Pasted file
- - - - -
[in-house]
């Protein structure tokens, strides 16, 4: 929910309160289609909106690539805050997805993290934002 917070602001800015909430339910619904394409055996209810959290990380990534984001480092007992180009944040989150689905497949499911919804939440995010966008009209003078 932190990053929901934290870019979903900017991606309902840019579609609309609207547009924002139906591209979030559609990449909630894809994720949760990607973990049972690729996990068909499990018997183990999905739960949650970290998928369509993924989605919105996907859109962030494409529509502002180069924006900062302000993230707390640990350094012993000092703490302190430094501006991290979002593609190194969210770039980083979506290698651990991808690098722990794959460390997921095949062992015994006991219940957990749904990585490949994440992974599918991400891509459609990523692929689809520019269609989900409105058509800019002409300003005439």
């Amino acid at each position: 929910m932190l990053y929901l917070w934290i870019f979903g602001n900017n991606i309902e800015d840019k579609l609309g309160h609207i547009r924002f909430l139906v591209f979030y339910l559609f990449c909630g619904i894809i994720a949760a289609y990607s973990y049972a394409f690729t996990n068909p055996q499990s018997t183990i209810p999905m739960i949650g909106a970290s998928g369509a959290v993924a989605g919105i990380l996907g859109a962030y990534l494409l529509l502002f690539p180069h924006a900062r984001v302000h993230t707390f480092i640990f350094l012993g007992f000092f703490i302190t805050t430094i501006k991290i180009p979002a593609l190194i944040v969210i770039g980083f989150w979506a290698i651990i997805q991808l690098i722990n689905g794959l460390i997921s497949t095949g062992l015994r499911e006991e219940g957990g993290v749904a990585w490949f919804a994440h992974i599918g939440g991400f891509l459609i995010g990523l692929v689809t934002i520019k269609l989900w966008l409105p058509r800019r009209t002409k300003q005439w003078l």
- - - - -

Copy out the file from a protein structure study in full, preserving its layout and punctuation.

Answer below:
[in-house]
């Protein structure tokens, strides 16, 4: 929910309160289609909106690539805050997805993290934002 917070602001800015909430339910619904394409055996209810959290990380990534984001480092007992180009944040989150689905497949499911919804939440995010966008009209003078 932190990053929901934290870019979903900017991606309902840019579609609309609207547009924002139906591209979030559609990449909630894809994720949760990607973990049972690729996990068909499990018997183990999905739960949650970290998928369509993924989605919105996907859109962030494409529509502002180069924006900062302000993230707390640990350094012993000092703490302190430094501006991290979002593609190194969210770039980083979506290698651990991808690098722990794959460390997921095949062992015994006991219940957990749904990585490949994440992974599918991400891509459609990523692929689809520019269609989900409105058509800019002409300003005439």
């Amino acid at each position: 929910m932190l990053y929901l917070w934290i870019f979903g602001n900017n991606i309902e800015d840019k579609l609309g309160h609207i547009r924002f909430l139906v591209f979030y339910l559609f990449c909630g619904i894809i994720a949760a289609y990607s973990y049972a394409f690729t996990n068909p055996q499990s018997t183990i209810p999905m739960i949650g909106a970290s998928g369509a959290v993924a989605g919105i990380l996907g859109a962030y990534l494409l529509l502002f690539p180069h924006a900062r984001v302000h993230t707390f480092i640990f350094l012993g007992f000092f703490i302190t805050t430094i501006k991290i180009p979002a593609l190194i944040v969210i770039g980083f989150w979506a290698i651990i997805q991808l690098i722990n689905g794959l460390i997921s497949t095949g062992l015994r499911e006991e219940g957990g993290v749904a990585w490949f919804a994440h992974i599918g939440g991400f891509l459609i995010g990523l692929v689809t934002i520019k269609l989900w966008l409105p058509r800019r009209t002409k300003q005439w003078l």